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EKS stands for Elastic Kubernetes Service, which is an Amazon offering that helps in running the Kubernetes on AWS without requiring the user to maintain their own Kubernetes control plane. It is a fully managed service by Amazon.
Kubernetes is an open-source system that helps in the process of automatic deployment, scaling, and managing containerized applications.
Amazon EKS helps run Kubernetes control plane instances over multiple Availability Zones which makes sure that they are highlyavailable. Amazon EKS automatically detects and replaces control plane instances that are unhealthy, as well as provisioning automated version upgrades and patching for the unhealthy control planes.
Amazon EKS can be integrated with other Amazon service in order to provide scalability and security for user applications, and some of the services have been listed below:
Amazon EKS helps run up-to-date version of the open-source Kubernetes software, thereby allowing the user to use all the existing plugins and tooling which is availability in the Kubernetes community. Applications that run on Amazon EKS are completely compatible with applications which run on other standard Kubernetes environment, be it running in on premise data centres or in public clouds. This indicates that the user can migrate to other standard Kubernetes application very easily without modifying any code.
Amazon EKS runs along with a single tenant Kubernetes control plane for every cluster. This control pane infrastructure can’t be shared with other clusters or AWS accounts. The control plane consists of a minimum of two API server nodes and three ‘etcd’ nodes which run across three Availability Zones which is present in a Region.
Amazon EKS detects and replaces unhealthy control plane instances automatically, and restarts them over these Availability Zones within the Region as and when required. Amazon EKS makes good use of the AWS Region architecture so as to provide high-availability. Due to all this, Amazon EKS offers SLA for API server endpoint availability.
Amazon EKS makes use of Amazon VPC network policies to restrict the traffic that flows between the components of the control plane and the single cluster. The components of the control plane for the cluster won’t be able to view or receive any communication from other clusters or AWS accounts, the only exception being an authorized Kubernetes RBAC policy.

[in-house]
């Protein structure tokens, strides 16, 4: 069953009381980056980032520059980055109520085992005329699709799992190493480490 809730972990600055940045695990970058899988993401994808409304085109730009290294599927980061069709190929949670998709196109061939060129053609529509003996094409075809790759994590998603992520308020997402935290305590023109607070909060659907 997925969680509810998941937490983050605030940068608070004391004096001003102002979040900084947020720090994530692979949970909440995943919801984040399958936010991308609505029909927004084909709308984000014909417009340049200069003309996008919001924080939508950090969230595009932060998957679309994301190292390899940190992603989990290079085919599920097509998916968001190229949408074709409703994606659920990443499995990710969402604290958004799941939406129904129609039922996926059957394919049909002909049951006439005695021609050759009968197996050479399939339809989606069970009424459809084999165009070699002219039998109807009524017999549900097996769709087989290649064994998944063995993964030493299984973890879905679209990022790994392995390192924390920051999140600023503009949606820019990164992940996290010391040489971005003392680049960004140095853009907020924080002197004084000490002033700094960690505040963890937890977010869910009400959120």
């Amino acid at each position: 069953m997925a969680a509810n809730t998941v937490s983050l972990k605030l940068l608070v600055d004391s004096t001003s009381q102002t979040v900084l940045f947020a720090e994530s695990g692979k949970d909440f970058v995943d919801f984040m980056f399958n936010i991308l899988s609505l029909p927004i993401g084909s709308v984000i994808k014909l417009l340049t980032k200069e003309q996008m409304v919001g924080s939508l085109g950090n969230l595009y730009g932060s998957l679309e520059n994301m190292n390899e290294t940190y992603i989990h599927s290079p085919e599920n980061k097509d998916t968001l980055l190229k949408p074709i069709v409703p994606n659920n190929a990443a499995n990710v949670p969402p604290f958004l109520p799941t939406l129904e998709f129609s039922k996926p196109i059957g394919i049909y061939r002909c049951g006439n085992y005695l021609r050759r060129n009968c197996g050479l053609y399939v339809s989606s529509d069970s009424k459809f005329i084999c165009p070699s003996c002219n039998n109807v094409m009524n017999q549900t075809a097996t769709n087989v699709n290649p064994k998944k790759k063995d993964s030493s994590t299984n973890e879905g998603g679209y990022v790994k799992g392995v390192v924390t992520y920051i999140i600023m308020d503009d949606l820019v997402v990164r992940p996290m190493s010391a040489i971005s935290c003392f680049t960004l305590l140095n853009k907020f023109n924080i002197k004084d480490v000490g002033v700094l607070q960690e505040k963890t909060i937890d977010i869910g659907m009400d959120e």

Such security and high-availability configuration make Amazon EKS highly reliable, thereby making it suitable to be used in many production workloads too.
The below images show how Amazon EKS works.
Following are the steps to start Amazon EKS:
A Kubernetes cluster can be created in two ways:
An Amazon EKS cluster consists of two major components. They have been discussed below:
This consists of control plane nodes which are used to run Kubernetes software, which includes ‘etcd’ and the Kubernetes API server. This plane works with the account that is managed by AWS and the Kubernetes API is exposed to the outside through an Amazon EKS endpoint which is associated with the cluster user.
Every Amazon EKS cluster control plane is unique and consists of a single-tenant. It runs its own set of Amazon EC2 instances. The data which is stored with the help of ‘etcd’ nodes and the respective Amazon EBS volumes is in the encrypted form. Hence Amazon EKS uses master encryption keys which help in generating volume encryptions keys that are in turn managed by Amazon EKS service.
The cluster control plane has the ability to work across multiple Availability Zones and with the front-end through an Elastic Load Balancing Network Load Balancer. Amazon EKS can also be used to provide elastic network interfaces to the user’s VPC subnets thereby facilitating connectivity from the control plane instances to the worker nodes, so as to support ‘kubectl exec’, ‘logs’, and ‘proxy’ data flows.
Worker machines in Kubernetes are known as worker nodes. Amazon EKS worker nodes can be run in the user’s AWS account to help connect the cluster’s control plane through an API server endpoint. This will also have a certificate file which is created for the server. Amazon EKS worker nodes can be understood as standard Amazon EC2 instances, and they are charged based on how EC2 instances are normally charged.
As a default action, Amazon EKS provisions AWS CloudFormation templates to spin up worker nodes in the Amazon EKS cluster. This AMI has been built over Amazon Linux 2 and has been configured to work as a base image for all Amazon EKS worker nodes.
The AMI has also been configured to work with Amazon EKS out-of-the-box, which includes Docker, ‘kubelet’ and AWS IAM authenticator as well.
AMI consists of a special bootstrap script which helps in automatically discovering and connecting to the user’s cluster control plane.
The AWS Cloud Formation worker node template helps in launching the worker nodes with the help of specialized Amazon EC2 user data. This user data is used as a trigger to initiate a specialized bootstrap script which makes sure that the worker nodes automatically discover and connect to the user’s cluster control plane.
In this post, we understood how EKS can be used to run Kubernetes on AWS without the need for the user to explicitly maintain Kubernetes control plane.